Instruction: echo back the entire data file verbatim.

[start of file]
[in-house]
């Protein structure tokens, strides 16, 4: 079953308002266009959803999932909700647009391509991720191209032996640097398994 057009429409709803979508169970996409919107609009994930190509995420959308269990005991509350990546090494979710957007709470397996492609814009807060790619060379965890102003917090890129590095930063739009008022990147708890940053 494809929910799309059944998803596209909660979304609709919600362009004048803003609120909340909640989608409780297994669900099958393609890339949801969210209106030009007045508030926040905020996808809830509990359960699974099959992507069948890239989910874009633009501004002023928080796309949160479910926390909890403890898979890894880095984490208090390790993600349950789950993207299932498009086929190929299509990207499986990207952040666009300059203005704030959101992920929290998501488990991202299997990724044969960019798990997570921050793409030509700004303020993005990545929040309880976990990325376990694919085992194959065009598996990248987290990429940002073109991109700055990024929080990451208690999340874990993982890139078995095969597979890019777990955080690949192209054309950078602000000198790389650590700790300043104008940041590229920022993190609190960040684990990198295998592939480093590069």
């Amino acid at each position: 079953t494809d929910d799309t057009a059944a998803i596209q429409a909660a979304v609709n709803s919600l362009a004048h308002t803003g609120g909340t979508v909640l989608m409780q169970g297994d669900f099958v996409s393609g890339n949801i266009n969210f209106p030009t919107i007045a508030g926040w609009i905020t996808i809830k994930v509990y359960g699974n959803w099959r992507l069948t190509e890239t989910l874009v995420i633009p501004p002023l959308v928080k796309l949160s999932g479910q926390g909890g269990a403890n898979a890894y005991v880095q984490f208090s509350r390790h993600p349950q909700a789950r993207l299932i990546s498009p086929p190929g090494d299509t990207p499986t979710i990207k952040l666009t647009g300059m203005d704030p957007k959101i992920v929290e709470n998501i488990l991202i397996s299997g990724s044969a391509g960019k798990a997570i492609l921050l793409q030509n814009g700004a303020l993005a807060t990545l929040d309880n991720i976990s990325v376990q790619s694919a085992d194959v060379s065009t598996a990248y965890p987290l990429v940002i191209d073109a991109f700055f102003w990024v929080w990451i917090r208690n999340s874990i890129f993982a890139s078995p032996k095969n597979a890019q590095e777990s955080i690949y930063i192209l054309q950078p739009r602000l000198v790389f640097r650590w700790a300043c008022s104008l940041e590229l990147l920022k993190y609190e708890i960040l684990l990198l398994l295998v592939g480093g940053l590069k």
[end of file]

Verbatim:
[in-house]
């Protein structure tokens, strides 16, 4: 079953308002266009959803999932909700647009391509991720191209032996640097398994 057009429409709803979508169970996409919107609009994930190509995420959308269990005991509350990546090494979710957007709470397996492609814009807060790619060379965890102003917090890129590095930063739009008022990147708890940053 494809929910799309059944998803596209909660979304609709919600362009004048803003609120909340909640989608409780297994669900099958393609890339949801969210209106030009007045508030926040905020996808809830509990359960699974099959992507069948890239989910874009633009501004002023928080796309949160479910926390909890403890898979890894880095984490208090390790993600349950789950993207299932498009086929190929299509990207499986990207952040666009300059203005704030959101992920929290998501488990991202299997990724044969960019798990997570921050793409030509700004303020993005990545929040309880976990990325376990694919085992194959065009598996990248987290990429940002073109991109700055990024929080990451208690999340874990993982890139078995095969597979890019777990955080690949192209054309950078602000000198790389650590700790300043104008940041590229920022993190609190960040684990990198295998592939480093590069």
């Amino acid at each position: 079953t494809d929910d799309t057009a059944a998803i596209q429409a909660a979304v609709n709803s919600l362009a004048h308002t803003g609120g909340t979508v909640l989608m409780q169970g297994d669900f099958v996409s393609g890339n949801i266009n969210f209106p030009t919107i007045a508030g926040w609009i905020t996808i809830k994930v509990y359960g699974n959803w099959r992507l069948t190509e890239t989910l874009v995420i633009p501004p002023l959308v928080k796309l949160s999932g479910q926390g909890g269990a403890n898979a890894y005991v880095q984490f208090s509350r390790h993600p349950q909700a789950r993207l299932i990546s498009p086929p190929g090494d299509t990207p499986t979710i990207k952040l666009t647009g300059m203005d704030p957007k959101i992920v929290e709470n998501i488990l991202i397996s299997g990724s044969a391509g960019k798990a997570i492609l921050l793409q030509n814009g700004a303020l993005a807060t990545l929040d309880n991720i976990s990325v376990q790619s694919a085992d194959v060379s065009t598996a990248y965890p987290l990429v940002i191209d073109a991109f700055f102003w990024v929080w990451i917090r208690n999340s874990i890129f993982a890139s078995p032996k095969n597979a890019q590095e777990s955080i690949y930063i192209l054309q950078p739009r602000l000198v790389f640097r650590w700790a300043c008022s104008l940041e590229l990147l920022k993190y609190e708890i960040l684990l990198l398994l295998v592939g480093g940053l590069k």